Amid declining vaccination rates nationwide, an outbreak of measles has erupted this week among unvaccinated children at a childcare facility in Columbus, Ohio.
The outbreak has sickened at least four children so far, all of whom are unvaccinated with no history of travel, meaning they contracted the highly contagious virus locally, according to Columbus-area health officials.
Officials expect more cases
Columbus CBS affiliate WBNS-TV reported that one of the four cases had been hospitalized in intensive care. Officials also told the outlet that they expect additional cases will be identified in the coming days.
Reached by email on Thursday, a representative for Columbus Public Health told Ars that all four cases are now recovering at home.
“The outbreak, though still small and localized, fuels anxiety among public health officials over the hold antivaccine sentiments have in the country.”
The representative did not have current or past information on vaccination rates in the area because it is not reported to the city health department. Ars also reached out to the state health department for that information, but a spokesperson said the information was not readily available. We’ll update this post when they come through.
But previously published data on vaccination rates statewide and nationwide show clear declines amid the pandemic.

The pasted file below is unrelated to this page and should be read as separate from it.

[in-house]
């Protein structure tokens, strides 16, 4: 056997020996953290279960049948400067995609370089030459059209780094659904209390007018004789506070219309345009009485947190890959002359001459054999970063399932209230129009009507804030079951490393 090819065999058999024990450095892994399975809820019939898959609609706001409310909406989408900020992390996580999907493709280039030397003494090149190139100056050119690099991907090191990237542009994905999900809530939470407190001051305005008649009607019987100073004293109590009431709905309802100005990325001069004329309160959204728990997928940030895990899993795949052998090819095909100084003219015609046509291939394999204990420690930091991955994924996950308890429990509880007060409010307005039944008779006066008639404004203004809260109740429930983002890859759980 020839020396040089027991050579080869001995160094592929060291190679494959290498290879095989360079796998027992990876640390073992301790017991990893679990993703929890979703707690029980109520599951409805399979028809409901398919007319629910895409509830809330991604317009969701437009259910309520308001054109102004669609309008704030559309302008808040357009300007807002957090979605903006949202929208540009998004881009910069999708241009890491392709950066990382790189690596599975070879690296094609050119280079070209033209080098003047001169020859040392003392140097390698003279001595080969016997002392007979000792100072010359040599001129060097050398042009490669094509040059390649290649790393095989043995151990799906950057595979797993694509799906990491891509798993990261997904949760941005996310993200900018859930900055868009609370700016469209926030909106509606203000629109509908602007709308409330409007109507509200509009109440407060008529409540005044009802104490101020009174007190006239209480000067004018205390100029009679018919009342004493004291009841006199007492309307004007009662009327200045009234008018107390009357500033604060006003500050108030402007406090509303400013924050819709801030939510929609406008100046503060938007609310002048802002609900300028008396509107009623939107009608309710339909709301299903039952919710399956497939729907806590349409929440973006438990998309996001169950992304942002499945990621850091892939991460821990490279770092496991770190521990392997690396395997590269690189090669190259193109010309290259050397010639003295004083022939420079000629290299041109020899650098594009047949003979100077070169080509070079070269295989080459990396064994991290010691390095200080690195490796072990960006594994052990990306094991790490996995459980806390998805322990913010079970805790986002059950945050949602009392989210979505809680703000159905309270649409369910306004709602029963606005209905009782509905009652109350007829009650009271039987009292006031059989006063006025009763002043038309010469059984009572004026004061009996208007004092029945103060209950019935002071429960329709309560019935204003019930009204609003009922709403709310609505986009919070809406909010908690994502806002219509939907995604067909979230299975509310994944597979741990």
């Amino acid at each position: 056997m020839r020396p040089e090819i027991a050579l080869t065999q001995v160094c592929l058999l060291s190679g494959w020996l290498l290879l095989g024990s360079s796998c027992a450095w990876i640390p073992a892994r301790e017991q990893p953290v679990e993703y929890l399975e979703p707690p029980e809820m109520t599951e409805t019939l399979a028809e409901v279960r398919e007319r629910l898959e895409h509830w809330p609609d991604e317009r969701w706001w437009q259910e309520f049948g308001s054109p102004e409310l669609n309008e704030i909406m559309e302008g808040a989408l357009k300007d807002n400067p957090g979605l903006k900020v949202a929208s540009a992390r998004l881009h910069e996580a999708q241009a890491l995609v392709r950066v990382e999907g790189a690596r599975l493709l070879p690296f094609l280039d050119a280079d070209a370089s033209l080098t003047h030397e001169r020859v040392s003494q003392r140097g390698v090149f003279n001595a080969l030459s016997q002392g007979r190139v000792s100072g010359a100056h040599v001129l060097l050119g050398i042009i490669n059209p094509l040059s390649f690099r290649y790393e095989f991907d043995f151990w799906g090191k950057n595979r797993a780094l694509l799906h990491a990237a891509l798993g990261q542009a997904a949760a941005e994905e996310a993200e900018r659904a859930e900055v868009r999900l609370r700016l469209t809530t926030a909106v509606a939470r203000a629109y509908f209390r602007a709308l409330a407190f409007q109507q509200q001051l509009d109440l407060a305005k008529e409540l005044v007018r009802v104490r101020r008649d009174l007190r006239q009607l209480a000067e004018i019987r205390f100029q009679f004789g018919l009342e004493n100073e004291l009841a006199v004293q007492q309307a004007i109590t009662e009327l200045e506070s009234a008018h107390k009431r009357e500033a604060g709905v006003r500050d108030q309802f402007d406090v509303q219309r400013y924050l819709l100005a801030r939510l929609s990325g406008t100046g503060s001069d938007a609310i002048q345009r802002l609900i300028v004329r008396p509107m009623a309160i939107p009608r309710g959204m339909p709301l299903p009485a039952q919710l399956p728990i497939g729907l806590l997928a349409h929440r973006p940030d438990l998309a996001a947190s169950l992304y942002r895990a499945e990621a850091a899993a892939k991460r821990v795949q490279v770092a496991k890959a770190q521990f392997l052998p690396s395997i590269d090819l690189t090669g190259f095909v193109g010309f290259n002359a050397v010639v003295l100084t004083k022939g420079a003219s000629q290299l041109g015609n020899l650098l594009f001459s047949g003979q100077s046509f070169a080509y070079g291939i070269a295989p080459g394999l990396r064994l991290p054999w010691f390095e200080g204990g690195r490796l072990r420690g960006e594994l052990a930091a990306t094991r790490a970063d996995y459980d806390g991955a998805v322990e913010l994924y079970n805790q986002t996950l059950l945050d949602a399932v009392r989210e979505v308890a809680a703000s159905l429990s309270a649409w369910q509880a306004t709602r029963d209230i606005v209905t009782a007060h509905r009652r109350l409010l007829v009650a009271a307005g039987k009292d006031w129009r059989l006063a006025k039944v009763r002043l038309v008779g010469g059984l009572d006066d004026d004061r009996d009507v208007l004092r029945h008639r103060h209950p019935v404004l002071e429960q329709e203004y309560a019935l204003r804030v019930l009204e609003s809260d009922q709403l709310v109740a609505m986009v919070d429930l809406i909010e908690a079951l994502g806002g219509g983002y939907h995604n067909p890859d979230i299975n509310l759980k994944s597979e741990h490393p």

Earlier this year, the Centers for Disease Control and Prevention published an analysis finding that vaccination coverage among kindergarteners declined by one percentage point between the 2019-2020 school year and 2020-2021, falling from approximately 95 percent to 94 percent.
In Ohio, the decline was sharper statewide. In the 2019-2020 school year, 92.4 percent of kindergarteners had been vaccinated for measles, mumps, and rubella (MMR). But in the 2020-2021 school year, coverage fell to 89.6 percent.
The outbreak, though still small and localized, fuels anxiety among public health officials over the hold antivaccine sentiments have in the country. While antivaccine views had insidiously spread for years before the pandemic, they mushroomed into the mainstream amid a flood of misinformation and politicization of public health that followed COVID-19.